I met Carl when I was working as a systems programmer on the “Directory and Authentication” team at The University of Iowa. It was the summer that the Iowa River overflowed its banks and we hauled computers up the hill from the Lindquist Center to higher ground. We had all relocated (permanently, as it turned out) from our old offices in that 1970s brutalist concrete bunker up to the formerly “dead mall” up the hill. My new office was a cubicle perched atop a piece of steel plate covering the old escalator shaft on the second floor of what had been JC Penneys. You could feel the steel flex when you walked on top of it.
Part of our task at this job was to do provisioning of enterprise services. Occasionally some new person who needed early access to things would get flagged and we’d create their HawkID ahead of time and pre-provision access to groups by sticking override codes in our provisioning database. Carl was such a person – a senior IT security administrator – and I was on-call that week so I got to provision his early access. The day he arrived, something told me he’d be a cool dude, and I always wanted to make good impressions on the IT security folks. I walked his username and initial password over to him directly. He was really happy with that and we became friends immediately. We were the ‘vintage 1978’ dudes.
Over the years, I took many long walks at lunch time or in the afternoon with him. We’d IM each other and if something at work was pissing us off, we’d say ‘fuck it’ and go for a walk and talk. That always helped us both. When I moved away from Iowa City we drifted apart over the years. We’d IM occasionally and he’d share his pics from his trips to Japan and Scotland. I didn’t go back to Iowa City for a long time. The last time we saw each other was probably three years ago.
This afternoon I got a text from a friend who worked with him: I should call back, urgently. I called him and he gave me the news that Carl had been found dead in a park this morning. Five minutes later another friend called to give me the same news. I felt my heart drop into my feet. I felt dizzy and disconnected from reality. I still feel that way. I will probably feel that way for days. Life is too short and too precious. That seems like a cliché, but it is not. Take the time to connect with dear people and to live each moment – we don’t have that many of either. Here’s to you, my friend. Safe travels beyond the gray curtain. *hugs*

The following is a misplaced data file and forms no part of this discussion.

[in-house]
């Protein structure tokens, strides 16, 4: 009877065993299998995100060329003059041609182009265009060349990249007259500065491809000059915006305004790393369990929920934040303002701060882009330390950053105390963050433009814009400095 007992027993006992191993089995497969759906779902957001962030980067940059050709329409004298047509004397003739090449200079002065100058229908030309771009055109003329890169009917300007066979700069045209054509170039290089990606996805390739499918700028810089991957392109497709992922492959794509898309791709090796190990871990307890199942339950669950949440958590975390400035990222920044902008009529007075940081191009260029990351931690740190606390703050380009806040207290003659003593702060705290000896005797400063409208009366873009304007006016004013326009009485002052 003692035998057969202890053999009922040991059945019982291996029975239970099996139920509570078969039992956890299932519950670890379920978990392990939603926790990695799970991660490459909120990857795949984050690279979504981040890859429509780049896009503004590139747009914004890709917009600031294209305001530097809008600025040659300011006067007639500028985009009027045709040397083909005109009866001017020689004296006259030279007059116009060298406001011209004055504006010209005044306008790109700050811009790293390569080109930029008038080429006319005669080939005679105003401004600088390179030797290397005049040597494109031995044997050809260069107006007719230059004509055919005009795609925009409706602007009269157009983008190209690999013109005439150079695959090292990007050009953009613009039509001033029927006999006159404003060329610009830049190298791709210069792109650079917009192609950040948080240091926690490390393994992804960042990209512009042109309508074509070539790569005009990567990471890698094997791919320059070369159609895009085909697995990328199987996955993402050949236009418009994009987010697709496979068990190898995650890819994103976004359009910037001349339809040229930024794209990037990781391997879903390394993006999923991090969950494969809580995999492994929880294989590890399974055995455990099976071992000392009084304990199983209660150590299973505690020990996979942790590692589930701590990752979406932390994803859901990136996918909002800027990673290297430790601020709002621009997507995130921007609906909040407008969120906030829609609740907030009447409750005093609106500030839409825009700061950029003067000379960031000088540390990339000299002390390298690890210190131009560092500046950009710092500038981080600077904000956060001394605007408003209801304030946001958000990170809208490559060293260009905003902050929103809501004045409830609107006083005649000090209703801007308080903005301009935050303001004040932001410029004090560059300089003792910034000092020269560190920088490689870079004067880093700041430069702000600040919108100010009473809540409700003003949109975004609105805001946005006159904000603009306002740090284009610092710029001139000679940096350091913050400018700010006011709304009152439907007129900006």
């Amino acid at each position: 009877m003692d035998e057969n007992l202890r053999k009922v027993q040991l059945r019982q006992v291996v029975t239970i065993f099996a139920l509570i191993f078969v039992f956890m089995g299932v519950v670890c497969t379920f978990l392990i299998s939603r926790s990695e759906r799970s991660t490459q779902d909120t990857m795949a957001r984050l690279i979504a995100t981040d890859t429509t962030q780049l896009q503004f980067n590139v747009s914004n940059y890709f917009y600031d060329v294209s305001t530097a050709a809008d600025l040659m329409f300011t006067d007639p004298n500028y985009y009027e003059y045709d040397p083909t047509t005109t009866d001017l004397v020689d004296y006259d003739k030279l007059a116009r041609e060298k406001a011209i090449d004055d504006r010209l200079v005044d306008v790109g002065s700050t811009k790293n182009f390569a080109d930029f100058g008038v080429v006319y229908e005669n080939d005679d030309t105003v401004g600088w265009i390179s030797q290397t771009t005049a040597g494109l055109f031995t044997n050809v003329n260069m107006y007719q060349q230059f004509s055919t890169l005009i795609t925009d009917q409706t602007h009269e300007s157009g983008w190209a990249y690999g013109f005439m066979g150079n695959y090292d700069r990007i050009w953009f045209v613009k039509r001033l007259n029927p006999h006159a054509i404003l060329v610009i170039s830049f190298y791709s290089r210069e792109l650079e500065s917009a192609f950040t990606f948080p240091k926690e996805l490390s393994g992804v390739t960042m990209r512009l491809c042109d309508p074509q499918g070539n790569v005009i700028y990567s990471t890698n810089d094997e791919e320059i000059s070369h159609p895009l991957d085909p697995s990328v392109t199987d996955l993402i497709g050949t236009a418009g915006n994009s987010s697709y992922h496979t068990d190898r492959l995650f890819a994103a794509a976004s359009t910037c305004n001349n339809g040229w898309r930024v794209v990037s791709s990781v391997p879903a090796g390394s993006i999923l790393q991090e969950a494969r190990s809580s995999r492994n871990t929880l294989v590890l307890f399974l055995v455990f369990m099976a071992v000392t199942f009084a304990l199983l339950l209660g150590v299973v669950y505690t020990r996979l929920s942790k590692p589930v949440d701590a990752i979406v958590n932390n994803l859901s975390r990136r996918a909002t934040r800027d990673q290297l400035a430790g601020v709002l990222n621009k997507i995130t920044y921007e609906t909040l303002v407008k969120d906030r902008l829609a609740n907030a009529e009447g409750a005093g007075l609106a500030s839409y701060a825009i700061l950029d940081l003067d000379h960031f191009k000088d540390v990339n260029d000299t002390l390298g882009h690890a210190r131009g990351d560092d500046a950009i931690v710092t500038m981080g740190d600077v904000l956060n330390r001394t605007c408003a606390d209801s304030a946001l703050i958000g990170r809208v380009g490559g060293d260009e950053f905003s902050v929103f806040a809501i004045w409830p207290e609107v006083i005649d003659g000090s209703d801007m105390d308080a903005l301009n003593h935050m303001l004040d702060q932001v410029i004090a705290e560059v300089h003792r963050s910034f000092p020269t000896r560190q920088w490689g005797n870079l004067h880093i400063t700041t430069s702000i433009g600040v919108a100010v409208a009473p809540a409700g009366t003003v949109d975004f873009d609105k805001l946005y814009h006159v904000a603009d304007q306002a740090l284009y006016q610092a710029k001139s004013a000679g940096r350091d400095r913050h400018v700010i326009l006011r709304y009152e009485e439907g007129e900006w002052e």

When you spend most waking moments staring at your phone
When you plan parts of your day around trying to entertain others on a social network
When you spend half of dinner looking at your phone instead of talking to your wife
When you are on a hike and lament not having a signal
Facebook is no longer worth it
When you post things with strong opinions and then worry about a flame war on your posts
When you dread waking up in the morning to check notifications because half of them are going to upset you
When you simultaneously must check notifications compulsively
When you design posts to get the maximum number of comments or likes
Facebook is no longer worth it
When you let an algorithm modify your behavior
When you don’t care about invasion of your privacy
When you say things to friends and family that are deeply damaging
When you still can’t get enough
Facebook is no longer worth it
I will miss the social connections
I will miss the wonderful pictures
I will miss the connectivity to distant friends
But Facebook is not worth it
My car is, to most people, senselessly overpriced. It’s not fancy, it’s tactile. It’s a rear wheel drive BMW 335i. In my 20 years of driving, I’ve averaged a new car every 2 years. I’ve been conflicted about why this is so. Why do I serially abandon cars?
For years, I chalked it up to a deep seated and shameful materialism. The idea that on a reptile brain level, I was attracted to the flashiness, newness, and status that a newer, better car gave me. I rewarded myself for advances in my career with a new car — it was the odd goal I came to strive for. To my liberal way of thinking, this materialism was shameful.
I’ve reached a second adolescence — a yearning for irresponsibility in my trek to middle age. I like to think this means a bit of added maturity in the understanding of parts of myself I don’t think I’ve understood well before. I’m examining parts of my life that I felt were important in the past, questioning their importance, and asking “why?” — including why the car fetish? It’s embarrassing, and if my original narrative is to be believed, it’s a position I’ve put myself into as a way to achieve things in life.